7. A method according to claim 1, wherein said curing step includes the step of exposing said coating material sandwiched between said machined flat surface and said optically perfect flat and between said additional machined flat surface and said additional optically perfect flat to UV light.
8. A method according to claim 1, wherein said removing step includes the steps of:
heating said cured assembly to a predetermined temperature above room temperature;
cooling said cured assembly to room temperature; and
separating said optically perfect flat from said coating material and said additional optically perfect flat from said additional coating material.
9. A method according to claim 4, wherein said removing step includes the steps of:
heating said cured assembly to a predetermined temperature above room temperature;
cooling said cured assembly to room temperature; and
separating said quartz optical flats from said coating material and said additional coating material.
Description

This application is a continuation, of application Ser. No. 07/996,251, filed Dec. 23, 1991, now abandoned.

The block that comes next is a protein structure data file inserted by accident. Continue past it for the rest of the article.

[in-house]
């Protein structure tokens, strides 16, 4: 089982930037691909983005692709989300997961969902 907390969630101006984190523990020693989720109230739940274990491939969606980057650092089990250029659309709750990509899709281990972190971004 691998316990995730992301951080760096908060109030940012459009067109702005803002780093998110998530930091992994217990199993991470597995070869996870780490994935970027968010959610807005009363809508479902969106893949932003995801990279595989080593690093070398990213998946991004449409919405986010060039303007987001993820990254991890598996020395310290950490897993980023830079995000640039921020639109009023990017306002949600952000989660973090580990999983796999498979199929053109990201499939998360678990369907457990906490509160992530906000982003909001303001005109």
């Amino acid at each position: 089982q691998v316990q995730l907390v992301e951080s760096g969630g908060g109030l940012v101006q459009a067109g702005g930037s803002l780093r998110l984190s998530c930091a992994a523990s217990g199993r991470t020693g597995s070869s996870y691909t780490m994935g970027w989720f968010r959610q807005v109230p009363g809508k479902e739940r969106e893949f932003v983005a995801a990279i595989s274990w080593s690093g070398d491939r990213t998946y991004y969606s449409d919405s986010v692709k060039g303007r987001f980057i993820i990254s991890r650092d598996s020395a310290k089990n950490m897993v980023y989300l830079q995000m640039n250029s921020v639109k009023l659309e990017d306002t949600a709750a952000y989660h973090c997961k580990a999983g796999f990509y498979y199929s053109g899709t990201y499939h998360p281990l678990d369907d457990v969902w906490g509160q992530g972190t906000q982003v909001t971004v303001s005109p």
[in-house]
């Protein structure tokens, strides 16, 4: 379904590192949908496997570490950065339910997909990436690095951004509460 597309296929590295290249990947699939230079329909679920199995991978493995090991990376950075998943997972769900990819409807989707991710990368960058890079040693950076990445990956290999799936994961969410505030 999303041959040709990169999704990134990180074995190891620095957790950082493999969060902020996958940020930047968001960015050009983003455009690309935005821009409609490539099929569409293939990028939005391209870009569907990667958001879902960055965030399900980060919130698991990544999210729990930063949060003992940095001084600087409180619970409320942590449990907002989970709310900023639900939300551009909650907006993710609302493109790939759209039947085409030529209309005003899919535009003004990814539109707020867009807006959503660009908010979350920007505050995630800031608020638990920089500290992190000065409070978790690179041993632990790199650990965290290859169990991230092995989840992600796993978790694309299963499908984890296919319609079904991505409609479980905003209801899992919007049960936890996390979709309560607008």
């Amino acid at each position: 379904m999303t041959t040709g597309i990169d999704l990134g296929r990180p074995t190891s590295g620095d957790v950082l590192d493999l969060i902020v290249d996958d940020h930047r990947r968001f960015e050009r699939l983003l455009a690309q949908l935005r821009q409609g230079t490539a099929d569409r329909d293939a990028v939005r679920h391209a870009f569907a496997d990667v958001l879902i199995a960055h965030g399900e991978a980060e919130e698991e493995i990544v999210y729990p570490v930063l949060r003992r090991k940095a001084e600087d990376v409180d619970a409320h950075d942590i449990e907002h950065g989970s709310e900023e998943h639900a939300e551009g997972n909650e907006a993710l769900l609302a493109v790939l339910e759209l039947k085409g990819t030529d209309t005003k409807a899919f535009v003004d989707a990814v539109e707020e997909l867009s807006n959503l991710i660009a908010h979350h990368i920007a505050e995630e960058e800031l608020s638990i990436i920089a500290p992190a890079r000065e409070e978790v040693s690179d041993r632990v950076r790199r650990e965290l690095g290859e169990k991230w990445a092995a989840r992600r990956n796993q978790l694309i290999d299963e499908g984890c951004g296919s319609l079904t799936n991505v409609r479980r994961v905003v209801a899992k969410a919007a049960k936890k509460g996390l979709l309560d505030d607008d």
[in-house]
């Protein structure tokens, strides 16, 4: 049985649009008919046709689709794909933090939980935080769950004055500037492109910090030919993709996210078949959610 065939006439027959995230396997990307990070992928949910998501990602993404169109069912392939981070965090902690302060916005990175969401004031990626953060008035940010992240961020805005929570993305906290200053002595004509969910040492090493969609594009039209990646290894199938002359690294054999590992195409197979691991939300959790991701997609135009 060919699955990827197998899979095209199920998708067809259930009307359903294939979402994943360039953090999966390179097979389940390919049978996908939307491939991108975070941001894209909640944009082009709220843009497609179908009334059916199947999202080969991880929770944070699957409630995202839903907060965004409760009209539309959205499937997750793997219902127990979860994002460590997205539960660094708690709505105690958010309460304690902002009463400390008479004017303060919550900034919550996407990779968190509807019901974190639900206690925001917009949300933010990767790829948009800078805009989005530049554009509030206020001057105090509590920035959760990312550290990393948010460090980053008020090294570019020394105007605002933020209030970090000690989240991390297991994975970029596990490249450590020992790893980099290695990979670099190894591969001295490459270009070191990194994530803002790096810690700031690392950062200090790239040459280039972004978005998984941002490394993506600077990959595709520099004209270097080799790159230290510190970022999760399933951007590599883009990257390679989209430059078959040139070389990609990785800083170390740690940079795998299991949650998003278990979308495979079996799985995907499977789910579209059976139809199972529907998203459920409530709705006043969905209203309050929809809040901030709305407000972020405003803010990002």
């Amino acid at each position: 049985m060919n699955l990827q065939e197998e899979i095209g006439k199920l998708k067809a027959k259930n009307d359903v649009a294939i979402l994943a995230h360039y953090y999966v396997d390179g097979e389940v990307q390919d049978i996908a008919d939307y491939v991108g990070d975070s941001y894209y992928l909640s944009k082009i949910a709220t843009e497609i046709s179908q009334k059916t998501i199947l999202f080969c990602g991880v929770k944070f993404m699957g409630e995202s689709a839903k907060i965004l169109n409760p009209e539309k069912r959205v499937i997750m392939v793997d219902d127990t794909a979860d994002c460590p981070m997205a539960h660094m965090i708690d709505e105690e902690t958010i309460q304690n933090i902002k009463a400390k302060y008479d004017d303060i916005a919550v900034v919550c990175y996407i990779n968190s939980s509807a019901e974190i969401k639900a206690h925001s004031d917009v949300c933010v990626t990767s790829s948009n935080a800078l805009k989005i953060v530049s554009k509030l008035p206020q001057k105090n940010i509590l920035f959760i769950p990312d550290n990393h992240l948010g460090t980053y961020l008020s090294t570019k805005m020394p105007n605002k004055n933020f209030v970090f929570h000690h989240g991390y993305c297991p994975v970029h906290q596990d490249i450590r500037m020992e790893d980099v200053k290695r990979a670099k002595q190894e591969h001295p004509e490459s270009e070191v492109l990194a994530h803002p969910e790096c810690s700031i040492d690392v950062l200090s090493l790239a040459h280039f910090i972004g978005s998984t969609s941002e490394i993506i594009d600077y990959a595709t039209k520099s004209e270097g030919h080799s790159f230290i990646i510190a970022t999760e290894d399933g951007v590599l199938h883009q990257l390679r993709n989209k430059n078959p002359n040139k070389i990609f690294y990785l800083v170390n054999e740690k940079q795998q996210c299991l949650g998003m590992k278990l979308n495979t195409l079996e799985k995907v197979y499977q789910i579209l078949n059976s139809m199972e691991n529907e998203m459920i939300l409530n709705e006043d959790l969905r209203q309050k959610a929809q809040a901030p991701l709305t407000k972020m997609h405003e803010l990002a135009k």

FIELD OF THE INVENTION

The present invention pertains to the coating of surface machined optical elements. In particular, the invention pertains to a replication method for replicating optically flat surfaces on a surface machined optical element.

BACKGROUND OF THE INVENTION

in many optical designs, solid-glass optical components are used for reflection at their faces to provide redirection of optical imaging therethrough. However, the use of solid-glass optical components may introduce a large amount of weight into a design, rendering the design unusable. For example, various optical systems are used in conjunction with headgear of aviation navigators. Such components may include combiner elements utilized in display systems of aviation headgear. The combiner elements may be prismatic with two parallel flat surfaces for internal reflection of light therethrough. An optical system constructed of glass components may result in headgear that is too heavy to serve its intended purpose.